Ok I admit that this particular circle of hell was my own doing. But it's actually Mandi's fault for saying she had to go and then Ma overheard me say to H that I'd never been so of course, we had to go.
Cue another motorway journey with running comentary on every road sign and there we were. Thank God Mandi had mentioned that the architecture is from the Grecian/Gnome/Disney school, so I was partly prepared. Ma thought it was beautiful, I thought it was horrific and H thought it was boring.
We were all hungry so food was first. Ma did her usual 'I don't mind what I have but I don't want much' and for once I took her at her word and we went to a noodle place to please H. So one pad thai, one green curry and one 'well the only thing I'll eat on there is the coconut prawns'. I'd forgotten my glasses so had to do a mercy dash to Boots for some readers because in order to focus on the food I'm eating without wearing them I have to sit roughly 6 inches further away than my arms are long... Lovely food. Ma did in fact eat all her deep fried coconut prawns, had a very confused conversation with a sweet young couple at the next table and was very taken with a new drink called Coca Cola.
After lunch we did half a turn around the top floor (via a swift punt around the Radley shop) before Ma had had enough and we came home again. Apart from another running commentary and opening the passenger door while we were on the motorway when trying to open her window (note to self, use central locking button and try to control my scream reflex) we had an event-free return home.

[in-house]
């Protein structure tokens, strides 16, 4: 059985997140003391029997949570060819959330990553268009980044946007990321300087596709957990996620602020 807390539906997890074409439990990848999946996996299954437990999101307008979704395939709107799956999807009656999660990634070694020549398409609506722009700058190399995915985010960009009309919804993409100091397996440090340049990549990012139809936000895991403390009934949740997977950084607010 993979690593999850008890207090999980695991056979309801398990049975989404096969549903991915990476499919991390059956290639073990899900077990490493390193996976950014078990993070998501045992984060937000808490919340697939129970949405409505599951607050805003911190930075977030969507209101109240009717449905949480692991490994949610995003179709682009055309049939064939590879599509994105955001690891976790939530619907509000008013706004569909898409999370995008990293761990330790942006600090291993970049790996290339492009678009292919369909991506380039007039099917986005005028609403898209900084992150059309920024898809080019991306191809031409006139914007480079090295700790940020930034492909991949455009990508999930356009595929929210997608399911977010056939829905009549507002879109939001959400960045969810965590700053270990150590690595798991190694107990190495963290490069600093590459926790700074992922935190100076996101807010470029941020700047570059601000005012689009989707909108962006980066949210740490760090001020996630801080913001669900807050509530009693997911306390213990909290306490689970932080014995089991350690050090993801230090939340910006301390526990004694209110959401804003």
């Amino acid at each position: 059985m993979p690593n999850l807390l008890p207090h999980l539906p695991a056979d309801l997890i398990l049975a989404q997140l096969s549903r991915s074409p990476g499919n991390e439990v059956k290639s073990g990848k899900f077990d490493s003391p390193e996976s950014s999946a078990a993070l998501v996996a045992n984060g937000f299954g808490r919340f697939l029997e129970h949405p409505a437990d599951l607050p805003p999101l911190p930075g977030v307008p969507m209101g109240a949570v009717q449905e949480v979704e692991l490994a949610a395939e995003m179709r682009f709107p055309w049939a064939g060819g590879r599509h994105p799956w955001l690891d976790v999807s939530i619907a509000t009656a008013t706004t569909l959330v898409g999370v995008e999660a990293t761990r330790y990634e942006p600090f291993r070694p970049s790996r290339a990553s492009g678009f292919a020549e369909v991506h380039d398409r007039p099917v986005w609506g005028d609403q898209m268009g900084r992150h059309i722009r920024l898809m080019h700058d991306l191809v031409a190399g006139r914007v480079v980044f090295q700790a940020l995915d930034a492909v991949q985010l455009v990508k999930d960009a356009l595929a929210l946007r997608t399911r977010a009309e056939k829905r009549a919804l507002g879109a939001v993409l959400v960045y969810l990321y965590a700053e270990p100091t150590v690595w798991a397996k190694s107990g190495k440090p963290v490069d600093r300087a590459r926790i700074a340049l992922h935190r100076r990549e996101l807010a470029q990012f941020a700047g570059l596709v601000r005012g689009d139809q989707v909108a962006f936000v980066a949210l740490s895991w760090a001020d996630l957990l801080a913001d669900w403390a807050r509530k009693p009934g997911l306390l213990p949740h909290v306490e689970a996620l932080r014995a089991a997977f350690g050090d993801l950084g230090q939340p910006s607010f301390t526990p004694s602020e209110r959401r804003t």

Sartorial moment of the day:
Walking into the kitchen for her breakfast wearing a black and white tunic of mine (I am at least 4 sizes bigger) with a sleeveless green vest over the top, flourescent pink stilettos but no lower body garments of any description.
Every octogenerian's dream.
Ma is still very very teary, this afternoon the fact that it was pleasantly sunny set her off. I am at a loss as to how I can help her at times like this. Is it better to let her get upset and spend the best part of an hour in distress or try and chivvy her out of it? I think the dementia hinders in this situation. Her increasingly arbitrary (not quite the right word I think) recollection about dad's death is harder for her to deal with than if she'd had a normal seven months of grieving. It's so hard for her though. She mixes up the details of Dad's death with other deaths ie her father/mother/neighbours/friends and has some entrenched false memories about when dad died. This means that she gets horribly distressed about things which never actually happened. And it's a delicate matter to try and put the record straight in the hope that this time it will stick.